At the same time, while men have gotten to do quite a bit, and interact with each other in various ways, there's a staggeringly small number of women present who haven't been touched by abuse or violence, and we don't get to see them do much outside of that element. There's Tammy the ingenue and Janey-E the cipher, outside of bit players (my eye is on Lucy for doing something in future episodes, but thus far she's been comedic relief). We still only really see them interacting with men. Gone are the Donnas and Audreys of the original run, or, even among characters who are trapped in abusive relationships, the intimate moments of female-female conversation we get between Norma and Shelley, Donna and Maddy, Donna and Laura (FWWM), etc.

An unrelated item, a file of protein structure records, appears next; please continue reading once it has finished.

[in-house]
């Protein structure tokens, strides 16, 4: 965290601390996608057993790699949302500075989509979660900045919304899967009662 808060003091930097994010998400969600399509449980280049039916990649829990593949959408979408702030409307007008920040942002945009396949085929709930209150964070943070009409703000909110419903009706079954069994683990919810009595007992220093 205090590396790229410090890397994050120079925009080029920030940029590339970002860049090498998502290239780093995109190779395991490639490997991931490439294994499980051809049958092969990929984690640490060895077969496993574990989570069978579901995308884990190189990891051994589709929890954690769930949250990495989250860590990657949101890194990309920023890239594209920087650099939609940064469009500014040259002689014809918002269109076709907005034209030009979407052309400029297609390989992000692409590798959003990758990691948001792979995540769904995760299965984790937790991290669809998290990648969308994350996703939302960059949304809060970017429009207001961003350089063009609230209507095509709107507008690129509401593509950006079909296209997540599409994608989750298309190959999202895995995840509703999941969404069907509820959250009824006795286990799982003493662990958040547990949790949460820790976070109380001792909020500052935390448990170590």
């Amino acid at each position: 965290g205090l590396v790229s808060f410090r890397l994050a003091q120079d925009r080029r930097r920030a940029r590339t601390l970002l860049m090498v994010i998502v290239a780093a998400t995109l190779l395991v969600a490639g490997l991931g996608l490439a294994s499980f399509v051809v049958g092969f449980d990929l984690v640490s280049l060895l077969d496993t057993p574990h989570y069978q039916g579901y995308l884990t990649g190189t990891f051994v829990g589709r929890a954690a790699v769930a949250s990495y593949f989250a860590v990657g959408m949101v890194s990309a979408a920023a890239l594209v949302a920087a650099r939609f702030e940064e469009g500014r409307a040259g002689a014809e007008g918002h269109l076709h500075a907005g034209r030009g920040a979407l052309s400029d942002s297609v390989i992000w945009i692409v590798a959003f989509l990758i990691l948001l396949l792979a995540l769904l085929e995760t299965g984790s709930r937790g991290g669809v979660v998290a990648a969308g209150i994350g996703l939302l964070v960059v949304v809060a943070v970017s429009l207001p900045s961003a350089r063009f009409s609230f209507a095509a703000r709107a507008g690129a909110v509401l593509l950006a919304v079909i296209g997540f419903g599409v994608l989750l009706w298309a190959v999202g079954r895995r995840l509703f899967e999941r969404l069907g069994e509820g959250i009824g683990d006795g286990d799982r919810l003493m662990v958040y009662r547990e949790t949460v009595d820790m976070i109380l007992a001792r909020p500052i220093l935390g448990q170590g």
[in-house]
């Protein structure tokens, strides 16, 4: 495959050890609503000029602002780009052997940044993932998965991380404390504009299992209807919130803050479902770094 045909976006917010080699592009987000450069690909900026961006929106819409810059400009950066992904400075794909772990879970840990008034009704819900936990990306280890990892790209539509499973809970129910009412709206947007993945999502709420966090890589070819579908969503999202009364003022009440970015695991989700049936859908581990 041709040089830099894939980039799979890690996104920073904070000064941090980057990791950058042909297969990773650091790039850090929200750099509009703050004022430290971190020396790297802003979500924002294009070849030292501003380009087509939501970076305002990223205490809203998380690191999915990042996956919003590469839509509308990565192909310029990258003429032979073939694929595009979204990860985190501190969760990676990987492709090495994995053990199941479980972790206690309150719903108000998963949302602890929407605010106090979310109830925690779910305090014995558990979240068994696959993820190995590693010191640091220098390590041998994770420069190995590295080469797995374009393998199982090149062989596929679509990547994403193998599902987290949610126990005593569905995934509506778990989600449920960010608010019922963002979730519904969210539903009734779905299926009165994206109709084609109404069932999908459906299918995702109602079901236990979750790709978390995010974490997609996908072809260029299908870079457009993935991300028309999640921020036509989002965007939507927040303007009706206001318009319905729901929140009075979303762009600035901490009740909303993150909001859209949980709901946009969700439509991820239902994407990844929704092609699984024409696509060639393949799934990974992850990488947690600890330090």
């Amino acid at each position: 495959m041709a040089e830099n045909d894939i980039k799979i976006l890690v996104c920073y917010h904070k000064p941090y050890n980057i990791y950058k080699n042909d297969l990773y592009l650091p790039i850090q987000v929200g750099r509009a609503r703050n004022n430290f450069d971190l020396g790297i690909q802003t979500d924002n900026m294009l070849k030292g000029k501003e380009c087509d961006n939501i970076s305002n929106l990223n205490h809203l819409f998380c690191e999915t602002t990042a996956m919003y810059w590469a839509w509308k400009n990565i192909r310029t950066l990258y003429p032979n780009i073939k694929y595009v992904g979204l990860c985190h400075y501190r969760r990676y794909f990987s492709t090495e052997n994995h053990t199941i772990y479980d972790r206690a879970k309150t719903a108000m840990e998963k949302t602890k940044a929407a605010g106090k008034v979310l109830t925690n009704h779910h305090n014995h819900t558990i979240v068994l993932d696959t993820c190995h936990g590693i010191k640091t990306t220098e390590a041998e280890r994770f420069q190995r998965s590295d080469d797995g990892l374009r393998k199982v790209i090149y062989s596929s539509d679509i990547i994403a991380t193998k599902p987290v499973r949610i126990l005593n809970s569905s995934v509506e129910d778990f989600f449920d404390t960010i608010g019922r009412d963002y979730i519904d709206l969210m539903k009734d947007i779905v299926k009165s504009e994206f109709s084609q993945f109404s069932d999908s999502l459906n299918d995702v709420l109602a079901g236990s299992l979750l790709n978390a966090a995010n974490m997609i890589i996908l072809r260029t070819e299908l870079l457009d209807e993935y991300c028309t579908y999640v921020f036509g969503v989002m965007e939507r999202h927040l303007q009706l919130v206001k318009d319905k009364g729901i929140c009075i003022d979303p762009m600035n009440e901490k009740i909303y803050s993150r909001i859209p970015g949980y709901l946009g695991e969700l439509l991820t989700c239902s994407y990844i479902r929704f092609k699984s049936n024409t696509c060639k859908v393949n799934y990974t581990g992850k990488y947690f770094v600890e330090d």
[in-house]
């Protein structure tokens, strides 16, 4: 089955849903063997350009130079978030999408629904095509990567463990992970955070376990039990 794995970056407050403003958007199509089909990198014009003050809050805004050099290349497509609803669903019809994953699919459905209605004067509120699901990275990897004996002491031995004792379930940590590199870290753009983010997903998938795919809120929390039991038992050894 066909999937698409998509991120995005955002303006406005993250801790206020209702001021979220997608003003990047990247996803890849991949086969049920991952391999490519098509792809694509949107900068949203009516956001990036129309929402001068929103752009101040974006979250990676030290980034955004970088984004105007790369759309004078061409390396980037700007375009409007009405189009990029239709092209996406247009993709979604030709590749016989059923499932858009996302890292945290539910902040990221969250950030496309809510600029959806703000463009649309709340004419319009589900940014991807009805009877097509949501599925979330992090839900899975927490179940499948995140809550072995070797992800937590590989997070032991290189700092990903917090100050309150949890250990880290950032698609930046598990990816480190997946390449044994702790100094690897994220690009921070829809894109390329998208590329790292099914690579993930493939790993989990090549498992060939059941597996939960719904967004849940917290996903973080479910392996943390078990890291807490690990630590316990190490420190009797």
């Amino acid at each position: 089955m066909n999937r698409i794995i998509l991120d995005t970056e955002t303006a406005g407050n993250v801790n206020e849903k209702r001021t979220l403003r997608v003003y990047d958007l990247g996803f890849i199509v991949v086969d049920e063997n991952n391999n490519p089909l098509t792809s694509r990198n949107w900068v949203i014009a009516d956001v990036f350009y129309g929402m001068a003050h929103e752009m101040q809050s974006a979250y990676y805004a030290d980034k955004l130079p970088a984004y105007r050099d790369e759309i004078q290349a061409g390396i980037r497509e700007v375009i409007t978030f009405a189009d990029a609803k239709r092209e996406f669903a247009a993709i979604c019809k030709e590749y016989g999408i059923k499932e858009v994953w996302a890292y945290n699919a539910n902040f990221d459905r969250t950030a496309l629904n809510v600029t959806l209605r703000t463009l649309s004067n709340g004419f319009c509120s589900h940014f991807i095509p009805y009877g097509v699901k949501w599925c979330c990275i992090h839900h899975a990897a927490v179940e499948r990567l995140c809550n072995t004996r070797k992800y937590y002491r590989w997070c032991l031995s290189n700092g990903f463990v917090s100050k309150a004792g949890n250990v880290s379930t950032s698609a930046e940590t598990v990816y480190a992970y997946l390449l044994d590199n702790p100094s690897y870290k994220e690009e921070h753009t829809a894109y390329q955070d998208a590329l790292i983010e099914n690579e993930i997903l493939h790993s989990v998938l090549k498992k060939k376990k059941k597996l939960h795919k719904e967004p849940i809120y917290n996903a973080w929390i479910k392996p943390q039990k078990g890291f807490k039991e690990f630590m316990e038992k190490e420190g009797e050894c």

So there is a bit of a disconnect where it's way more focused on violence against women than against men, but also, as a pattern, not as interested in women when they aren't tied to abuse as it is men. That just -- doesn't quite track yet. It isn't as balanced in its portrayals of both genders as the original run, nor as hauntingly intimate in its depictions of the emotional states of the abused as Inland Empire or Fire Walk With Me. Or, heck, both the female-female interactions and haunting intimacy of Mulholland Drive (which I don't think is quite as much a meditation as gendered experience, so I didn't bring it up at first.)

I'm not sure, then, if your suggestion would help, but I sense in some ways the balance is off compared to other Lynch works in terms of communicating the things it seems to want to communicate, with regards to violence and gender. (Not to call it a message-oriented work; but I mean as far as communicating the emotional states of a gendered world as other Lynch pieces do.)

If men were as often targeted by lingering violence as women in the show, it might ring differently, yeah; its goals and patterns would feel different. I'm not sure it'd all sing at that point, but it'd be different, for sure.